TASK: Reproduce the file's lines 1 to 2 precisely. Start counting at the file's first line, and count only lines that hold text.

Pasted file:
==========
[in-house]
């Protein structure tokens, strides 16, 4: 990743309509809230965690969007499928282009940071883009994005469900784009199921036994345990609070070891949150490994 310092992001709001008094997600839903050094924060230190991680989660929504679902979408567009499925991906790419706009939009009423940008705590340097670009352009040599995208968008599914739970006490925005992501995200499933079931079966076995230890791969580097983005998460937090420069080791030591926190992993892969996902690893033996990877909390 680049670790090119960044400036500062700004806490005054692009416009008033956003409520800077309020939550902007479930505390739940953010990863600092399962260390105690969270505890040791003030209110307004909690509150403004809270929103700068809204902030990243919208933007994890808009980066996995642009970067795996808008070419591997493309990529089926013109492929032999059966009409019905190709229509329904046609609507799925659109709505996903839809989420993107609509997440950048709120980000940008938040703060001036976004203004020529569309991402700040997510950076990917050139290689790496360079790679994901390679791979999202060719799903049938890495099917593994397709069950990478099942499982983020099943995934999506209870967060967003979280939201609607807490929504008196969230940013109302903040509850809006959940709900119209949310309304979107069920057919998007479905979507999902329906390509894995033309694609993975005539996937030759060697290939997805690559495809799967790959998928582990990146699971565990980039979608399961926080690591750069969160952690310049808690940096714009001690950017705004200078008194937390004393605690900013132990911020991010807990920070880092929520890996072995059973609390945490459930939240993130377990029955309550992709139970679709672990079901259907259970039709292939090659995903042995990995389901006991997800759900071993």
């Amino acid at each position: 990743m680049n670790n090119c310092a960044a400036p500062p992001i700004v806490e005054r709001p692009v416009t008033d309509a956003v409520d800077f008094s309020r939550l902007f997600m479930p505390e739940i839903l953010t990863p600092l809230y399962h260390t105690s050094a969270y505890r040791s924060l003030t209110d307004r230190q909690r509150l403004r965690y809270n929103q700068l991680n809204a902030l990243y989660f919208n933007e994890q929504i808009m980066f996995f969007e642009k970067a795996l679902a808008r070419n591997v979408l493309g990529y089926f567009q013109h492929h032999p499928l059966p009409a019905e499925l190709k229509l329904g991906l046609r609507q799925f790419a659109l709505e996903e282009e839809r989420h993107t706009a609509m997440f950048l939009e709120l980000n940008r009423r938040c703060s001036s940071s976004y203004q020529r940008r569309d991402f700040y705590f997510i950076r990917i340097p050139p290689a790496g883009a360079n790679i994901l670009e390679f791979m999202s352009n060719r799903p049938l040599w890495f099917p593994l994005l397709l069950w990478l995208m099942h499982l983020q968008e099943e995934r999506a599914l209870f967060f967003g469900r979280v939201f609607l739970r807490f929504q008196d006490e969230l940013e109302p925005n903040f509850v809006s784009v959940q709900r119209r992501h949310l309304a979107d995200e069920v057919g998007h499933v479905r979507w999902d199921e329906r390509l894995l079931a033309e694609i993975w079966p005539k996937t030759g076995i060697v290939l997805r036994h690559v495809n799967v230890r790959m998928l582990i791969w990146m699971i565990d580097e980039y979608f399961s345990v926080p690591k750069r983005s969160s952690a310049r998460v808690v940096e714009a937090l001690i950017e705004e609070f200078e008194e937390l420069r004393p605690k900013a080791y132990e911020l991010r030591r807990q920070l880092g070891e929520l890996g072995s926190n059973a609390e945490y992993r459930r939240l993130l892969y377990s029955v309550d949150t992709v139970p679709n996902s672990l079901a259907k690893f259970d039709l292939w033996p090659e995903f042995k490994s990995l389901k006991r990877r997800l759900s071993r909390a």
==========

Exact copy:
[in-house]
């Protein structure tokens, strides 16, 4: 990743309509809230965690969007499928282009940071883009994005469900784009199921036994345990609070070891949150490994 310092992001709001008094997600839903050094924060230190991680989660929504679902979408567009499925991906790419706009939009009423940008705590340097670009352009040599995208968008599914739970006490925005992501995200499933079931079966076995230890791969580097983005998460937090420069080791030591926190992993892969996902690893033996990877909390 680049670790090119960044400036500062700004806490005054692009416009008033956003409520800077309020939550902007479930505390739940953010990863600092399962260390105690969270505890040791003030209110307004909690509150403004809270929103700068809204902030990243919208933007994890808009980066996995642009970067795996808008070419591997493309990529089926013109492929032999059966009409019905190709229509329904046609609507799925659109709505996903839809989420993107609509997440950048709120980000940008938040703060001036976004203004020529569309991402700040997510950076990917050139290689790496360079790679994901390679791979999202060719799903049938890495099917593994397709069950990478099942499982983020099943995934999506209870967060967003979280939201609607807490929504008196969230940013109302903040509850809006959940709900119209949310309304979107069920057919998007479905979507999902329906390509894995033309694609993975005539996937030759060697290939997805690559495809799967790959998928582990990146699971565990980039979608399961926080690591750069969160952690310049808690940096714009001690950017705004200078008194937390004393605690900013132990911020991010807990920070880092929520890996072995059973609390945490459930939240993130377990029955309550992709139970679709672990079901259907259970039709292939090659995903042995990995389901006991997800759900071993």